In September 2015, five male and five female Homopus signatus were collected in the wild (South Africa) and exported to Europe to broaden the genetic basis of the studbook population. The collection and export were the result of intensive efforts to decide upon a long-term aim for the captive population and to draw up a formal studbook management plan. This process started in 2008. Drafts of the studbook management plan were reviewed by all studbook participants and by the South African authorities. The studbook on H. signatus aims to develop a captive population that is suitable and available for possible reintroductions in the wild in the next 100 years, if the need for reintroduction would arise. Consequently, the genetic composition of the population is carefully managed. All tortoises in the studbook have been transferred to studbook participants on loan and may only be bred if the production of offspring is beneficial for the studbook population. The development of the population is summarised in annual reports.
The studbook on H. signatus is led by the Homopus Research Foundation in collaboration with the European Studbook Foundation. An important benefit of this collaboration is the continuity that it provides; the European Studbook Foundation is a reservoir of experienced studbook keepers ensuring that successive studbook keepers will continue to develop the studbook over the next decades. The studbook itself contains many participants who go great lengths to learn about H. signatus and to optimise husbandry and breeding conditions. A large proportion of the studbook participants has participated in fieldwork on the taxon and the collecting of the new founders in 2015 would not have been possible without the help of volunteers Olda Mudra, Sérgio Paulo Lopes Silva and Sam Beales.
The South African authorities do not easily provide permits to collect tortoises in the wild. It was the first time in 14 years that live H. signatus legally entered Europe, and the previous import in 2001 was for the same studbook (all tortoises still alive). The Homopus Research Foundation and the European Studbook Foundation take great pride in the fact that the authorities have issued permits to pursue the aim of the studbook. One permit condition was that the tortoises should be collected in areas that are unlikely to sustain H. signatus in the future due to anthropogenic disturbance. Some of the H. signatus were collected under waste materials from a site were houses were constructed.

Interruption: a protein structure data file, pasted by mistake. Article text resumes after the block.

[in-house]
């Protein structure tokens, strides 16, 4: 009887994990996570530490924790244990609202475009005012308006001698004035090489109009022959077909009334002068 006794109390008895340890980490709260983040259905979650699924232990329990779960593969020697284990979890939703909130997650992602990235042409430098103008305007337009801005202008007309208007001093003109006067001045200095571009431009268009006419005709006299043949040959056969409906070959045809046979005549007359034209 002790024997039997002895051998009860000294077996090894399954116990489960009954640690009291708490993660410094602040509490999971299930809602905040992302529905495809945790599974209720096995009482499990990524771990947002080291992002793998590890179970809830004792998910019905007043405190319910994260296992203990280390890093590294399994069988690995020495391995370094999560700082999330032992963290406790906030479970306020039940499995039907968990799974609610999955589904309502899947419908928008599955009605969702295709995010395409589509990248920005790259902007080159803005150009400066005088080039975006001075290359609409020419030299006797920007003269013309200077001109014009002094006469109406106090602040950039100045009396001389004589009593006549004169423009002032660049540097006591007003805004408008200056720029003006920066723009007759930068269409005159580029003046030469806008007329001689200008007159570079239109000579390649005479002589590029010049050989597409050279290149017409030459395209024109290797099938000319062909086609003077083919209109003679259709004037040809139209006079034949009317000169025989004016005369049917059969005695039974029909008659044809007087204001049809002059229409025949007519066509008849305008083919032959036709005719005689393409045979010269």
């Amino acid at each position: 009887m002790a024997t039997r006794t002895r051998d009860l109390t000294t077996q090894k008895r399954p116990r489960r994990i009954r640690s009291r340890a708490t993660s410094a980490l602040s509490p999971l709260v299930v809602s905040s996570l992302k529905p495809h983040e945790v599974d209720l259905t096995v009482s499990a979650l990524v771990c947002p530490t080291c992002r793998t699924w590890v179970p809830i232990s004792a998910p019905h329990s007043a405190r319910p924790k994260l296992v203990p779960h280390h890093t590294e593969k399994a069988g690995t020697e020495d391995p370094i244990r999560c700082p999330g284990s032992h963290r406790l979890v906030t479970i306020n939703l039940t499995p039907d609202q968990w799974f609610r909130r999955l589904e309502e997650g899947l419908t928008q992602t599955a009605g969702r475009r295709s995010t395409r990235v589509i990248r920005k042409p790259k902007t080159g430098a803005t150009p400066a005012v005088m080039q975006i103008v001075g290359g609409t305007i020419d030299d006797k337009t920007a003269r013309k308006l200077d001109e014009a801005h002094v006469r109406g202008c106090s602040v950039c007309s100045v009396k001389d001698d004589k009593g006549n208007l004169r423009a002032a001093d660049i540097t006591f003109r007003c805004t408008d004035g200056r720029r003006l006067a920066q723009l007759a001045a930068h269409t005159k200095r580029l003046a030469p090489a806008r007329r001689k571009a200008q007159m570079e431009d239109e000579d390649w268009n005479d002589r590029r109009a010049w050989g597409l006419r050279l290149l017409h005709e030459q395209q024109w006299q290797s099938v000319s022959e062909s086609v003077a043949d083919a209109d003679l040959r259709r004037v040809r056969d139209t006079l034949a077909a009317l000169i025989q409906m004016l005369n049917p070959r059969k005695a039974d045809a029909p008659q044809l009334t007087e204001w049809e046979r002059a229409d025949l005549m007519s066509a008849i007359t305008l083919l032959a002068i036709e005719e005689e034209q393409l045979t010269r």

The new founder tortoises have been distributed among existing studbook participants, who were selected based on the chances they offer for the tortoises to play their important role in the studbook. The tortoises will be acclimated to northern hemisphere climatic conditions along a detailed protocol that was drawn up based on results acclimating other South African tortoises and lizards in the past.
Upon arrival in Europe, all tortoises were sampled for parasites (viruses, bacteria, protozoa, helminths, ticks) by Martijn Kooijman. The samples will be analysed at the University of Camerino (Italy), providing insight in parasites hosted by wild H. signatus. The results will be published in an international scientific journal.
The Studbook Management Plan will be updated to include the new founders. Furthermore, the 2015 annual report of the Homopus Research Foundation will report the results of the acclimation of the tortoises.
Homopus Research Foundation